Is the $399 Divorce for Real?

Is the $399 Divorce for Real?

NEW YORK (MainStreet) —I learned for certain that my marriage was on its way to extinction when I came across a memo to my husband referring to his recent contract with one of New York City’s most infamous divorce attorneys. After picking myself up off the floor, I figured I had no choice but to fight fire with fire and hire the best (read: most expensive) lawyer I could afford.

After two years of negotiations and the better part of a five-figure legal retainer, I still wasn’t divorced yet. What was I getting exactly, that wouldn’t be available for say, $399, as the shop front in my neighborhood advertised?

A few weeks ago, I made a visit to find out. I introduced myself to Anna Soriano of Segarra Brokerage, who has been handling divorces for 20 years out of her small storefront on Smith Street in Brooklyn. As I sat down at her desk to get the scoop, she assured me that she had never had a problem in her two decades of practice.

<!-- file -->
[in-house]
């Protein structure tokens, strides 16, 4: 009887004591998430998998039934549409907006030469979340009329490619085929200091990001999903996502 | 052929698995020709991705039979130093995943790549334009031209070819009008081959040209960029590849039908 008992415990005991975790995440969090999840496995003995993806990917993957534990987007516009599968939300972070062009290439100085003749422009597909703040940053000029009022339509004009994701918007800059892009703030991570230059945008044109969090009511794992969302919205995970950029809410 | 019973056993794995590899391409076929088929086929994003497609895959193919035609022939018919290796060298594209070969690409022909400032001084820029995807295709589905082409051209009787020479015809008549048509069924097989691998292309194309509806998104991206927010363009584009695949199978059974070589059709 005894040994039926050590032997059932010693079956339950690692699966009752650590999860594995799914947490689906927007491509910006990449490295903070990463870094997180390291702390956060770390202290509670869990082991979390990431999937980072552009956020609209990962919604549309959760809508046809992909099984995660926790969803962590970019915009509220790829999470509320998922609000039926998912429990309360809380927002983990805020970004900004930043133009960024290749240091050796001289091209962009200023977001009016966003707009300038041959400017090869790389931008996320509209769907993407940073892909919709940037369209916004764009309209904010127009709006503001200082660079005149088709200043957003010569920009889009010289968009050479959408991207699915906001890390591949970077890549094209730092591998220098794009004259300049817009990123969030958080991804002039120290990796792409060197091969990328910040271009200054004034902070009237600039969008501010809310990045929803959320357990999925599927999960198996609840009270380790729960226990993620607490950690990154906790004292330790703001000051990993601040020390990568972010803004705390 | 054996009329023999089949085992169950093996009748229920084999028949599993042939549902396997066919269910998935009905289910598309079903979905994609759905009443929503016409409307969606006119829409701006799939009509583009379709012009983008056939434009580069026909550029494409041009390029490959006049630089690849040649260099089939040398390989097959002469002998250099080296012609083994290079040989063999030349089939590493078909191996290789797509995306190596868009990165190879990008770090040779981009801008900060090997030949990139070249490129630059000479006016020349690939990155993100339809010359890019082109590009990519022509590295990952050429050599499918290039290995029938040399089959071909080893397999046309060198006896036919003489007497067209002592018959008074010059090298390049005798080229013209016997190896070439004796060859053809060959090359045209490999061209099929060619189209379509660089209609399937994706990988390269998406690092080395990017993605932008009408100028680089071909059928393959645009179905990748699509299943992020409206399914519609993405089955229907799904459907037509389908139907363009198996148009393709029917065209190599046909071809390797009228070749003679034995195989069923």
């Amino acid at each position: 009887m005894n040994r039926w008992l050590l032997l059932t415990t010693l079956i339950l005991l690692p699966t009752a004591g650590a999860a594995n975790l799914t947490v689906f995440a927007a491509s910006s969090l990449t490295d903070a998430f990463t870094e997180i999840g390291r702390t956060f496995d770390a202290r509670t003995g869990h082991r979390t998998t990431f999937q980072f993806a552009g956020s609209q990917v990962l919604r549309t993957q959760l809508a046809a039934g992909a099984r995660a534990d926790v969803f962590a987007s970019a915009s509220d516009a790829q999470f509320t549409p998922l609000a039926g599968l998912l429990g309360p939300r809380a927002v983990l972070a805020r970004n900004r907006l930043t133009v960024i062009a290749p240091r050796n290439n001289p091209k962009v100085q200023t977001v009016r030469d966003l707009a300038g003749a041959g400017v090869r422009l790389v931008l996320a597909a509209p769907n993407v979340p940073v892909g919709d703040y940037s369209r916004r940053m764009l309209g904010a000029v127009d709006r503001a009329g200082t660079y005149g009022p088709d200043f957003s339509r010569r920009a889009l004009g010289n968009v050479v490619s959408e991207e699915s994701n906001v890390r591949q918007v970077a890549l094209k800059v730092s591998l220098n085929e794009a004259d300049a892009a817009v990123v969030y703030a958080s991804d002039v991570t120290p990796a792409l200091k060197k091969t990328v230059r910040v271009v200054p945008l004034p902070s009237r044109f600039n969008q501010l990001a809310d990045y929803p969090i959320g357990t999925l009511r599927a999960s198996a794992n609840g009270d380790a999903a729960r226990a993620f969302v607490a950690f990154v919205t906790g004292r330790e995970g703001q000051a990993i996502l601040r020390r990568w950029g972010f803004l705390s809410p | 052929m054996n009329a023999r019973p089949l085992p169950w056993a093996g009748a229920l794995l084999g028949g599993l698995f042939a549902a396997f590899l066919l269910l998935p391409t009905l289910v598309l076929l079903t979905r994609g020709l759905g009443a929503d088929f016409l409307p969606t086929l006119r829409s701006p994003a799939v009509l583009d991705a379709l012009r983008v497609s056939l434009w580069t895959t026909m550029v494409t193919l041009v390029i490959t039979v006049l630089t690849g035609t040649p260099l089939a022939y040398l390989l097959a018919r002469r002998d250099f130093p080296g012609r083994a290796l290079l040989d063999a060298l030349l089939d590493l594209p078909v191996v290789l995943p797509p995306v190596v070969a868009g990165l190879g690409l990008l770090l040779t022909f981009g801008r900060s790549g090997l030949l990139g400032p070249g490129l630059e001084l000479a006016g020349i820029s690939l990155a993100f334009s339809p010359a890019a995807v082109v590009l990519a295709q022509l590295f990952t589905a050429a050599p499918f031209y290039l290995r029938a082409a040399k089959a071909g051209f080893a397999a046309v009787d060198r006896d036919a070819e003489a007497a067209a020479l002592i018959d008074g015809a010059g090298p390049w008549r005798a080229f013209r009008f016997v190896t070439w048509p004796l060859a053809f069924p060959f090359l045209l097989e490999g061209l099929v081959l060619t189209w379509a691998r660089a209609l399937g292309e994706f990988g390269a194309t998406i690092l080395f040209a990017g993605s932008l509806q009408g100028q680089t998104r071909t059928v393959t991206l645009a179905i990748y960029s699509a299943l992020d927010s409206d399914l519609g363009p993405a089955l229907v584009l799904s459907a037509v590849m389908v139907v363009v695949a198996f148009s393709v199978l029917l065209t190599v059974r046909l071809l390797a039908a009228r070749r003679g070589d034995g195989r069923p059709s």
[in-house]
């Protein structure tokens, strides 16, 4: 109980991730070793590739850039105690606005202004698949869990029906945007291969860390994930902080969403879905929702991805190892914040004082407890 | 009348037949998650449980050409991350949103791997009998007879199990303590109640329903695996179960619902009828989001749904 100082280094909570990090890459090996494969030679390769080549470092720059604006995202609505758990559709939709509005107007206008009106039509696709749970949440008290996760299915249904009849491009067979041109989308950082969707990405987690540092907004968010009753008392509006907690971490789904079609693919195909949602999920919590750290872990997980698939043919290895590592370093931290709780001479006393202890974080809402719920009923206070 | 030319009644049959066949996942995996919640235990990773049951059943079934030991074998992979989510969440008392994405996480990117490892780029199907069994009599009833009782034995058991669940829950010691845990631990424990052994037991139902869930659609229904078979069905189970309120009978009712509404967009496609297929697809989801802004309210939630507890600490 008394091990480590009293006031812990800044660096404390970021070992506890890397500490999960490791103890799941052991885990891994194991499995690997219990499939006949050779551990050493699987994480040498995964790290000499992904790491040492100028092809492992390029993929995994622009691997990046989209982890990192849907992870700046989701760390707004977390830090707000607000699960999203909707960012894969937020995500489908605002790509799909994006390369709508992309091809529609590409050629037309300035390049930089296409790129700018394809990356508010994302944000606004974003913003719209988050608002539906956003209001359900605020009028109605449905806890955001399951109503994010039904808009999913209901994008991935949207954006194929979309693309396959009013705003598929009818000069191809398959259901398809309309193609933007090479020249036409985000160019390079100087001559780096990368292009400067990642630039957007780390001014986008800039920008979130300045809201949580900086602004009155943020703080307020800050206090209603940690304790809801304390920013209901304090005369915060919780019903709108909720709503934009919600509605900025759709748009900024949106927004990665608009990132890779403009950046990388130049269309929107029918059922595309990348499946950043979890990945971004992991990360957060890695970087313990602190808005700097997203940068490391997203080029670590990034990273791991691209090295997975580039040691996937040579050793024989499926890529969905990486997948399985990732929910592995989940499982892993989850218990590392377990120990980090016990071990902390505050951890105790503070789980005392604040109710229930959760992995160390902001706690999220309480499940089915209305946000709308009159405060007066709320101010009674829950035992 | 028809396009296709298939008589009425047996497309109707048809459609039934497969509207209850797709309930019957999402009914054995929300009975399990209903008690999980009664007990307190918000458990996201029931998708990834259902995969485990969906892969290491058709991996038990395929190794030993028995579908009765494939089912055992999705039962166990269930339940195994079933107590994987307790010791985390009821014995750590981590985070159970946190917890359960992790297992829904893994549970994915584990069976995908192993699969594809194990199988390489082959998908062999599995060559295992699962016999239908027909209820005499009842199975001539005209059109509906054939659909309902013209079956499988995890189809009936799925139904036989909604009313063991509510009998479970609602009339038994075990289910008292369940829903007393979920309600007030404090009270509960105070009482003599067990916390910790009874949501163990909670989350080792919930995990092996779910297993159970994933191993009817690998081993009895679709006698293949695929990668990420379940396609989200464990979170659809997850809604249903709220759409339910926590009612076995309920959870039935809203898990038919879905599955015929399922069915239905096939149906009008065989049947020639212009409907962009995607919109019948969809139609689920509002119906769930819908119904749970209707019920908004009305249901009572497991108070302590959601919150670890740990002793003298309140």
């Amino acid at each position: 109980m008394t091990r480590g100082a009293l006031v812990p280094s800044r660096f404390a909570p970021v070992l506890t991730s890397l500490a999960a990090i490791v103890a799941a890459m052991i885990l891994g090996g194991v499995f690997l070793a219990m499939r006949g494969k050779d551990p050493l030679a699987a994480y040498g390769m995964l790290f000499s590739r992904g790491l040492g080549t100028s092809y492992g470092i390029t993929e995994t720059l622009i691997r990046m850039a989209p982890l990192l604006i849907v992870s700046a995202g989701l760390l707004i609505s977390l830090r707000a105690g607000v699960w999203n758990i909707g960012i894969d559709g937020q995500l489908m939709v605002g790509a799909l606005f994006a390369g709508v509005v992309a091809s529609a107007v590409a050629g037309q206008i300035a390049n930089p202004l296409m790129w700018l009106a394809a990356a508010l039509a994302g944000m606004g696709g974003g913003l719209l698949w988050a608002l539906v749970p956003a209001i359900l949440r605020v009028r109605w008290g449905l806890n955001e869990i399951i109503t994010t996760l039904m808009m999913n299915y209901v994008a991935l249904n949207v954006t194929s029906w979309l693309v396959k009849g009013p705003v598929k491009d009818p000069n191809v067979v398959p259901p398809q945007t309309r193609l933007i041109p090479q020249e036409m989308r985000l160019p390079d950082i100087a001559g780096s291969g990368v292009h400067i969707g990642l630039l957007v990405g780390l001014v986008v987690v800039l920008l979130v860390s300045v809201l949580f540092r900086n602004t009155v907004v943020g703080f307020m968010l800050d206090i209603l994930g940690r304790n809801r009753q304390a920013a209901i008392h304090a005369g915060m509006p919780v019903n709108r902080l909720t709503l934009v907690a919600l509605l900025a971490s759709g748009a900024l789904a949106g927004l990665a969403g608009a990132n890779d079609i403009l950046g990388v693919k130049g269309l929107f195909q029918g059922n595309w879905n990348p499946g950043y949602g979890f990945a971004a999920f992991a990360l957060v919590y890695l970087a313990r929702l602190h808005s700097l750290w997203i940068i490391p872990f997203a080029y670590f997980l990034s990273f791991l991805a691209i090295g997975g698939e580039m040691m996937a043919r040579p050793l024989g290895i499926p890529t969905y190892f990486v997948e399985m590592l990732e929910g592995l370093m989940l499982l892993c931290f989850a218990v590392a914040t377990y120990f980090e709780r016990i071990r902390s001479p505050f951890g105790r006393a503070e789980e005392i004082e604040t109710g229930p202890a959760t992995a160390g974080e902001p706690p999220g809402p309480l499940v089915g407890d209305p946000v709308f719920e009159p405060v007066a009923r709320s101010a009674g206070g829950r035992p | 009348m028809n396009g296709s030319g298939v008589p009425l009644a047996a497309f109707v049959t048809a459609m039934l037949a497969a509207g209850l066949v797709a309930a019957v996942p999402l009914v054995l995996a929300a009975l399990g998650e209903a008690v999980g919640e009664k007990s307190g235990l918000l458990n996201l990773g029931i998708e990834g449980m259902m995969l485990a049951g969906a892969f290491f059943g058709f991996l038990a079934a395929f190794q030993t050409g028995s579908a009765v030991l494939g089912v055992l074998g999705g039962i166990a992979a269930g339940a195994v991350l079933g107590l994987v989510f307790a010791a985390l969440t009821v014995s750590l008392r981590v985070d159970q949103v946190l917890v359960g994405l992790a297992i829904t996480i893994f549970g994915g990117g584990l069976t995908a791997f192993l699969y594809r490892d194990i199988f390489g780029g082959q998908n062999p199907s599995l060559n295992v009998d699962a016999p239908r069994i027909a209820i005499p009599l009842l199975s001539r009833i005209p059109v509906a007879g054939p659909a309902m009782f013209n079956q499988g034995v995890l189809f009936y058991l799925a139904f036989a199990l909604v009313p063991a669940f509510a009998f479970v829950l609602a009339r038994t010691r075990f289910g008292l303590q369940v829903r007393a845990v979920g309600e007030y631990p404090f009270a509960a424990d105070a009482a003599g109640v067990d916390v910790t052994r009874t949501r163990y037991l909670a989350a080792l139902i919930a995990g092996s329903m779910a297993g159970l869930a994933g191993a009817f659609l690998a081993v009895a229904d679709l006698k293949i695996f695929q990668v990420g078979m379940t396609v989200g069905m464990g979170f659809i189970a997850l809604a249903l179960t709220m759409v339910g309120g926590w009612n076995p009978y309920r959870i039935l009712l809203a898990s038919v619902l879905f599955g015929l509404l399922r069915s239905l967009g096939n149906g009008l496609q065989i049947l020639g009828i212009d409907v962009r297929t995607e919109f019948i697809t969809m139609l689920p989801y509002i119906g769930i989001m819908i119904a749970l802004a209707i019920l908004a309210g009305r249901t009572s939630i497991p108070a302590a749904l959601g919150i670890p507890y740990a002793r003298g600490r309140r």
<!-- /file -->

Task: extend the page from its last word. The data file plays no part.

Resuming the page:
My first question: “$399 for real?” Not exactly, it turns out. That’s just the fee for legal- document preparation (divorce attorneys call it “data input”). Two more payments are required to cover court fees. When I ask how much, Soriano had to excuse herself to go check the small print on the ad in the window. All told, it would cost me $734. If you think that is a lot to pay someone to handle, file and process a bunch of forms, take a look at the cash I had shelled out.

In any event, as my new divorce acquaintance explained it, she and I fill out the application together, then she takes my check for $399 and sends it in to “the agency” (divorce attorneys call it “divorce mill”), where they submit it to the court for an index number that gets assigned to my case. That number is sent directly to me along with a fat packet of forms and documents. I fill those out (Soriano offered to help me if I needed) and submit those to the court. “Then,” Soriano tells me, “it's up to the judges.” The first step takes about two weeks, she tells me, “but then the courts can drag it out for two or three months.” Still beats two or three years.